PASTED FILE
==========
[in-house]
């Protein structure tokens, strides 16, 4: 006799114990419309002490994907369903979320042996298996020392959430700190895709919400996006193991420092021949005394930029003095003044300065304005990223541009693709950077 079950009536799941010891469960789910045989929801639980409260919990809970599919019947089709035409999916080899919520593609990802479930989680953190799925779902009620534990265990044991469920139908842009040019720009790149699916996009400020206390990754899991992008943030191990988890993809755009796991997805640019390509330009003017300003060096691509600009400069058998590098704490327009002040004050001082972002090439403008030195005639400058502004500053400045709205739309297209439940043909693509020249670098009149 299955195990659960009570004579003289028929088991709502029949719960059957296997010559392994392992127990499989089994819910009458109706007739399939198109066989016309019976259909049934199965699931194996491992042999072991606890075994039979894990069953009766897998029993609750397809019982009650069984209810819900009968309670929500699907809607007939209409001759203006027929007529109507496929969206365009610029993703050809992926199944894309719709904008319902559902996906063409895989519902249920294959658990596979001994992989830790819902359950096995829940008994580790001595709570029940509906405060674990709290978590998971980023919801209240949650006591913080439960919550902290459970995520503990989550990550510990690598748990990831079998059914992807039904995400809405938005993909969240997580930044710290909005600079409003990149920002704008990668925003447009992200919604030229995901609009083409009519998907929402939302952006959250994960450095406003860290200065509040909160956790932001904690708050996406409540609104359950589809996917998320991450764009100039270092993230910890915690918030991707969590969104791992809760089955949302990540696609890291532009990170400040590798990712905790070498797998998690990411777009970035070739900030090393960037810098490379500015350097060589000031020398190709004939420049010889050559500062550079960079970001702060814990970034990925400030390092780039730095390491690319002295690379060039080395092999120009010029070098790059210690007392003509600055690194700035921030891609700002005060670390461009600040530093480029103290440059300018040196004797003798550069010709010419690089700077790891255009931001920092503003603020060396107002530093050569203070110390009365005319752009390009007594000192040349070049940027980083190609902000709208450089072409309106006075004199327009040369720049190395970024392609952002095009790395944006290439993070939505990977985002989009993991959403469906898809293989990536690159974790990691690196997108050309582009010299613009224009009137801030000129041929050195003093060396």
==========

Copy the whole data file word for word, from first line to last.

[in-house]
């Protein structure tokens, strides 16, 4: 006799114990419309002490994907369903979320042996298996020392959430700190895709919400996006193991420092021949005394930029003095003044300065304005990223541009693709950077 079950009536799941010891469960789910045989929801639980409260919990809970599919019947089709035409999916080899919520593609990802479930989680953190799925779902009620534990265990044991469920139908842009040019720009790149699916996009400020206390990754899991992008943030191990988890993809755009796991997805640019390509330009003017300003060096691509600009400069058998590098704490327009002040004050001082972002090439403008030195005639400058502004500053400045709205739309297209439940043909693509020249670098009149 299955195990659960009570004579003289028929088991709502029949719960059957296997010559392994392992127990499989089994819910009458109706007739399939198109066989016309019976259909049934199965699931194996491992042999072991606890075994039979894990069953009766897998029993609750397809019982009650069984209810819900009968309670929500699907809607007939209409001759203006027929007529109507496929969206365009610029993703050809992926199944894309719709904008319902559902996906063409895989519902249920294959658990596979001994992989830790819902359950096995829940008994580790001595709570029940509906405060674990709290978590998971980023919801209240949650006591913080439960919550902290459970995520503990989550990550510990690598748990990831079998059914992807039904995400809405938005993909969240997580930044710290909005600079409003990149920002704008990668925003447009992200919604030229995901609009083409009519998907929402939302952006959250994960450095406003860290200065509040909160956790932001904690708050996406409540609104359950589809996917998320991450764009100039270092993230910890915690918030991707969590969104791992809760089955949302990540696609890291532009990170400040590798990712905790070498797998998690990411777009970035070739900030090393960037810098490379500015350097060589000031020398190709004939420049010889050559500062550079960079970001702060814990970034990925400030390092780039730095390491690319002295690379060039080395092999120009010029070098790059210690007392003509600055690194700035921030891609700002005060670390461009600040530093480029103290440059300018040196004797003798550069010709010419690089700077790891255009931001920092503003603020060396107002530093050569203070110390009365005319752009390009007594000192040349070049940027980083190609902000709208450089072409309106006075004199327009040369720049190395970024392609952002095009790395944006290439993070939505990977985002989009993991959403469906898809293989990536690159974790990691690196997108050309582009010299613009224009009137801030000129041929050195003093060396």